This vote was on an amendment that would have barred the U.S. government from providing food aid to North Korea.
Sen. Jon Kyl (R-AZ) offered the amendment during consideration of a bill that authorizes federal programs that assist farmers and low-income Americans. Sen. Kyl said his amendment was necessary because members of the Obama Administration had broken promises to him not to offer food aid to North Korea. After the promise was made, Obama Administration officials had offered to provide food aid in an effort to draw North Korea to the negotiating table over its attempts to develop nuclear weapons, Sen. Kyl said.
Sen. John Kerry (D-MA) had offered a competing amendment that would ban food aid for North Korea but give the president the ability to waive the ban if the White House found that providing food aid was in the United States’ national interest. However, Sen. Kyl argued that a complete ban was necessary, saying he did not trust President Obama’s judgment on dealing with North Korea.
“On four separate occasions over just a couple of months, the administration had assured members of the Senate that it would not use food aid as an enticement to the North Koreans to come to the negotiating table,” Sen. Kyl said. “A mere 3 weeks later, we do exactly the opposite. That is why a waiver for the president to say otherwise does not do any good.”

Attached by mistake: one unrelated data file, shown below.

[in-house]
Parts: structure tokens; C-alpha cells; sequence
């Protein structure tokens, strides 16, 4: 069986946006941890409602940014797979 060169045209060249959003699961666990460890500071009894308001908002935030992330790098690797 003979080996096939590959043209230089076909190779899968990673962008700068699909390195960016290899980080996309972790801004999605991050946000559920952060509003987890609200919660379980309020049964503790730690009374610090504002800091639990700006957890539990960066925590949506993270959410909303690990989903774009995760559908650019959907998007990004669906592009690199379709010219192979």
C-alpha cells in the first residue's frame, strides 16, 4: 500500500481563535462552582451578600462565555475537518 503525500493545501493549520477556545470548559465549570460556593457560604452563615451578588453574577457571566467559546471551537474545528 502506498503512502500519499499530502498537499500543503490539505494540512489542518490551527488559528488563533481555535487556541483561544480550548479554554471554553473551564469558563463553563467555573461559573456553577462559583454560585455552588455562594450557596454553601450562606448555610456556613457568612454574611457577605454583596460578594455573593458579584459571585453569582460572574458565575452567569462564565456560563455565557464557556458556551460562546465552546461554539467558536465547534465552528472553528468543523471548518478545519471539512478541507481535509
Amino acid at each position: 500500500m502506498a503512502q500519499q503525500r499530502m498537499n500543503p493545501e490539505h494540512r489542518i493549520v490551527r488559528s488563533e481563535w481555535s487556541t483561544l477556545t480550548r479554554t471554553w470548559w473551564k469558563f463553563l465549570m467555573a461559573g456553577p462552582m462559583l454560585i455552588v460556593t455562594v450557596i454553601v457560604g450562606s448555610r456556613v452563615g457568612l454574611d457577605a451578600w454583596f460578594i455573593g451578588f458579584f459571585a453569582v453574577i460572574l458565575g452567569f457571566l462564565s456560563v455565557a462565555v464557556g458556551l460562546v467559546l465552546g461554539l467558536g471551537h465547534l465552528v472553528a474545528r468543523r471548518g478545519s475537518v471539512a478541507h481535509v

Opponents of Sen. Kyl’s amendment argued that it would hamstring the efforts of President Obama – as well as future presidents – to bring about a peaceful resolution to conflicts on the Korean Peninsula.
“Ronald Reagan said it best when he said very clearly that ‘a hungry child knows no politics.’ That was Ronald Reagan's policy. That is the policy of churches all across our country,” Sen. John Kerry (D-MA) said. “The fact is that if the Kyl amendment were to pass, you will have tied the hands of any president on a sensitive national security issue where the president deserves that kind of flexibility.”
Sen. Kyl’s amendment was defeated by a vote of 43-56. Voting “yea” were 42 Republicans and 1 Democrat. Voting “nay” were 52 Democrats and 4 Republicans. As a result, the Senate defeated the effort to bar the U.S. government from providing food aid to North Korea.